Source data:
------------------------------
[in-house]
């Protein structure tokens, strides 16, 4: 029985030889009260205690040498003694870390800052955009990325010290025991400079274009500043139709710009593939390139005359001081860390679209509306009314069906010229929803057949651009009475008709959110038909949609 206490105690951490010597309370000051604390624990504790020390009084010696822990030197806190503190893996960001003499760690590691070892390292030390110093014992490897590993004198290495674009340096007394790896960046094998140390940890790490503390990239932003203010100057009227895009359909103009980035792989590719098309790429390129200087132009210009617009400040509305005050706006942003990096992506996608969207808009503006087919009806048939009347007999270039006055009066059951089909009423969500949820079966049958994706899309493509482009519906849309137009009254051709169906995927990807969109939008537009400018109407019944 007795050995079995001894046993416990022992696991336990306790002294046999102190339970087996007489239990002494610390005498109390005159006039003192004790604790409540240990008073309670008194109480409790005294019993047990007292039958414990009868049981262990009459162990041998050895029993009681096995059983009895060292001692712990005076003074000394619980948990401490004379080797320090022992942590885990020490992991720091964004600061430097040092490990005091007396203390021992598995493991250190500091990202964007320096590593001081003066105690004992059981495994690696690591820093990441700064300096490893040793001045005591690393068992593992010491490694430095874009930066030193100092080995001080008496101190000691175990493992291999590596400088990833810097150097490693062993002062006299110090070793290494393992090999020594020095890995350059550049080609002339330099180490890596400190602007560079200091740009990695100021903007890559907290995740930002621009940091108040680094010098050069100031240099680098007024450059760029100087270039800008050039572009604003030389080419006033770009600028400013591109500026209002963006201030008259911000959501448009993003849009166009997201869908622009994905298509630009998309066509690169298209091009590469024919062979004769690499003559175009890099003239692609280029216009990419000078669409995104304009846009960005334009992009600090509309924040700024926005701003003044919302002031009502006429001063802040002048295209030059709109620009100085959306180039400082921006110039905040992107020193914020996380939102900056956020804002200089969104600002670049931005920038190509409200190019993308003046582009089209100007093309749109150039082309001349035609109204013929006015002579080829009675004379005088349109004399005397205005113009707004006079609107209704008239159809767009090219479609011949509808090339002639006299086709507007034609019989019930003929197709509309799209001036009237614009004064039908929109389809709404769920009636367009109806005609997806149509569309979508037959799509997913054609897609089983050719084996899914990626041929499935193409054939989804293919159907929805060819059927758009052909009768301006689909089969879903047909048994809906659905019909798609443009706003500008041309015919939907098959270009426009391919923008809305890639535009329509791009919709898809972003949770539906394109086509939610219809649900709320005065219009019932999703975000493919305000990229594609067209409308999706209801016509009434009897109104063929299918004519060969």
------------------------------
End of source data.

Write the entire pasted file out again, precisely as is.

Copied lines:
[in-house]
């Protein structure tokens, strides 16, 4: 029985030889009260205690040498003694870390800052955009990325010290025991400079274009500043139709710009593939390139005359001081860390679209509306009314069906010229929803057949651009009475008709959110038909949609 206490105690951490010597309370000051604390624990504790020390009084010696822990030197806190503190893996960001003499760690590691070892390292030390110093014992490897590993004198290495674009340096007394790896960046094998140390940890790490503390990239932003203010100057009227895009359909103009980035792989590719098309790429390129200087132009210009617009400040509305005050706006942003990096992506996608969207808009503006087919009806048939009347007999270039006055009066059951089909009423969500949820079966049958994706899309493509482009519906849309137009009254051709169906995927990807969109939008537009400018109407019944 007795050995079995001894046993416990022992696991336990306790002294046999102190339970087996007489239990002494610390005498109390005159006039003192004790604790409540240990008073309670008194109480409790005294019993047990007292039958414990009868049981262990009459162990041998050895029993009681096995059983009895060292001692712990005076003074000394619980948990401490004379080797320090022992942590885990020490992991720091964004600061430097040092490990005091007396203390021992598995493991250190500091990202964007320096590593001081003066105690004992059981495994690696690591820093990441700064300096490893040793001045005591690393068992593992010491490694430095874009930066030193100092080995001080008496101190000691175990493992291999590596400088990833810097150097490693062993002062006299110090070793290494393992090999020594020095890995350059550049080609002339330099180490890596400190602007560079200091740009990695100021903007890559907290995740930002621009940091108040680094010098050069100031240099680098007024450059760029100087270039800008050039572009604003030389080419006033770009600028400013591109500026209002963006201030008259911000959501448009993003849009166009997201869908622009994905298509630009998309066509690169298209091009590469024919062979004769690499003559175009890099003239692609280029216009990419000078669409995104304009846009960005334009992009600090509309924040700024926005701003003044919302002031009502006429001063802040002048295209030059709109620009100085959306180039400082921006110039905040992107020193914020996380939102900056956020804002200089969104600002670049931005920038190509409200190019993308003046582009089209100007093309749109150039082309001349035609109204013929006015002579080829009675004379005088349109004399005397205005113009707004006079609107209704008239159809767009090219479609011949509808090339002639006299086709507007034609019989019930003929197709509309799209001036009237614009004064039908929109389809709404769920009636367009109806005609997806149509569309979508037959799509997913054609897609089983050719084996899914990626041929499935193409054939989804293919159907929805060819059927758009052909009768301006689909089969879903047909048994809906659905019909798609443009706003500008041309015919939907098959270009426009391919923008809305890639535009329509791009919709898809972003949770539906394109086509939610219809649900709320005065219009019932999703975000493919305000990229594609067209409308999706209801016509009434009897109104063929299918004519060969």